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|Title:||Long-Term Functional Outcome and Quality of Life Following In-Hospital Cardiac Arrest-A Longitudinal Cohort Study.||Austin Authors:||Pound, Gemma M;Jones, Daryl A ;Eastwood, Glenn M ;Paul, Eldho;Hodgson, Carol L||Affiliation:||Australian and New Zealand Intensive Care Research Centre (ANZIC-RC), School of Public Health and Preventive Medicine, Monash University, Melbourne, VIC, Australia. Department of Physiotherapy, St. Vincent's Hospital, Melbourne, VIC, Australia. Department of Physiotherapy, The Alfred Hospital, Melbourne,VIC, Australia
|Issue Date:||2022||metadata.dc.date:||2021||Publication information:||Critical care medicine 2022; 50(1): 61-71||Abstract:||To evaluate the functional outcome and health-related quality of life of in-hospital cardiac arrest survivors at 6 and 12 months. A longitudinal cohort study. Seven metropolitan hospitals in Australia. Data were collected for hospitalized adults (≥ 18 yr) who experienced in-hospital cardiac arrest, defined as "a period of unresponsiveness, with no observed respiratory effort and the commencement of external cardiac compressions." None. Prior to hospital discharge, patients were approached for consent to participate in 6-month and 12-month telephone interviews. Outcomes included the modified Rankin Scale, Barthel Index, Euro-Quality of Life 5 Dimension 5 Level, return to work and hospital readmissions. Forty-eight patients (80%) consented to follow-up interviews. The mean age of participants was 67.2 (± 15.3) years, and 33 of 48 (68.8%) were male. Good functional outcome (modified Rankin Scale score ≤ 3) was reported by 31 of 37 participants (83.8%) at 6 months and 30 of 33 (90.9%) at 12 months. The median Euro-Quality of Life-5D index value was 0.73 (0.33-0.84) at 6 months and 0.76 (0.47-0.88) at 12 months. The median Euro-Quality of Life-Visual Analogue Scale score at 6 months was 70 (55-80) and 75 (50-87.5) at 12 months. Problems in all Euro-Quality of Life-5D-5 L dimension were reported frequently at both time points. Hospital readmission was reported by 23 of 37 patients (62.2%) at 6 months and 16 of 33 (48.5%) at 12 months. Less than half of previously working participants had returned to work by 12 months. The majority of in-hospital cardiac arrest survivors had a good functional outcome and health-related quality of life at 6 months, and this was largely unchanged at 12 months. Despite this, many reported problems with mobility, self-care, usual activities, pain, and anxiety/depression. Return to work rates was low, and hospital readmissions were common.||URI:||https://ahro.austin.org.au/austinjspui/handle/1/26802||DOI:||10.1097/CCM.0000000000005118||Journal:||Critical Care Medicine||PubMed URL:||34166283||Type:||Journal Article||Subjects:||Cardiac arrest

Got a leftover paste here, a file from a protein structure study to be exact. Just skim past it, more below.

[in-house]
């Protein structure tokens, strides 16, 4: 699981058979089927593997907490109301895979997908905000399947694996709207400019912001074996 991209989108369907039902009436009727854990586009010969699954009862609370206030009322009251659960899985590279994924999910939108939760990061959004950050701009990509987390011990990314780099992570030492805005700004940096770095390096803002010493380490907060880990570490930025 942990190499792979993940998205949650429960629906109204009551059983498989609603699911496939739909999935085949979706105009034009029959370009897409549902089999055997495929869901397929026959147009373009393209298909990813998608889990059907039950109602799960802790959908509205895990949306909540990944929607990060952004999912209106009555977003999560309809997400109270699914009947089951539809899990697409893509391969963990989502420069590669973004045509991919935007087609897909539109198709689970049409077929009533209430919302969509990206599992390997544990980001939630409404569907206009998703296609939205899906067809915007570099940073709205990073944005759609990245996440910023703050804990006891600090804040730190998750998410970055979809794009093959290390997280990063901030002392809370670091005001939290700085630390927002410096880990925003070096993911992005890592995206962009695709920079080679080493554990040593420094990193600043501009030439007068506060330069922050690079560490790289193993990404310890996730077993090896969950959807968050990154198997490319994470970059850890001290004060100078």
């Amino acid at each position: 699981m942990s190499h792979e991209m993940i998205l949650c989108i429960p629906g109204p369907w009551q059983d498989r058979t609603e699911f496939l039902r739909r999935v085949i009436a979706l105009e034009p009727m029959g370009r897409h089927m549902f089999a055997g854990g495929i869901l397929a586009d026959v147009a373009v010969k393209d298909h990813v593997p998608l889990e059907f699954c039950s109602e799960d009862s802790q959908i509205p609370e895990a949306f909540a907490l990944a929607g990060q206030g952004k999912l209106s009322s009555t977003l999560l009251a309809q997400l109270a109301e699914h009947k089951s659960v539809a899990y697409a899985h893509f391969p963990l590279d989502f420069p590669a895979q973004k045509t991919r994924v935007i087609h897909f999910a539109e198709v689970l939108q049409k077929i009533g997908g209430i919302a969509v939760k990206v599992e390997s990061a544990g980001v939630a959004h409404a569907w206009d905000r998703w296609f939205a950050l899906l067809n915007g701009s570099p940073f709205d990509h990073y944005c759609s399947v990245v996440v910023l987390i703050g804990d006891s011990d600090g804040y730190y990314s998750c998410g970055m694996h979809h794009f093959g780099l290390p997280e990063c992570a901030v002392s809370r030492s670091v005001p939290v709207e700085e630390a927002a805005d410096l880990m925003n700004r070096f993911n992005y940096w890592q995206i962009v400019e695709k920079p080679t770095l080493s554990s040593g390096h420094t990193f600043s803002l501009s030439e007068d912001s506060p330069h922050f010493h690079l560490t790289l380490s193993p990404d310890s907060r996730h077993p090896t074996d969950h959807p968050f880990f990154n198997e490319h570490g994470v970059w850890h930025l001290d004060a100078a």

quality of life
|Appears in Collections:||Journal articles|
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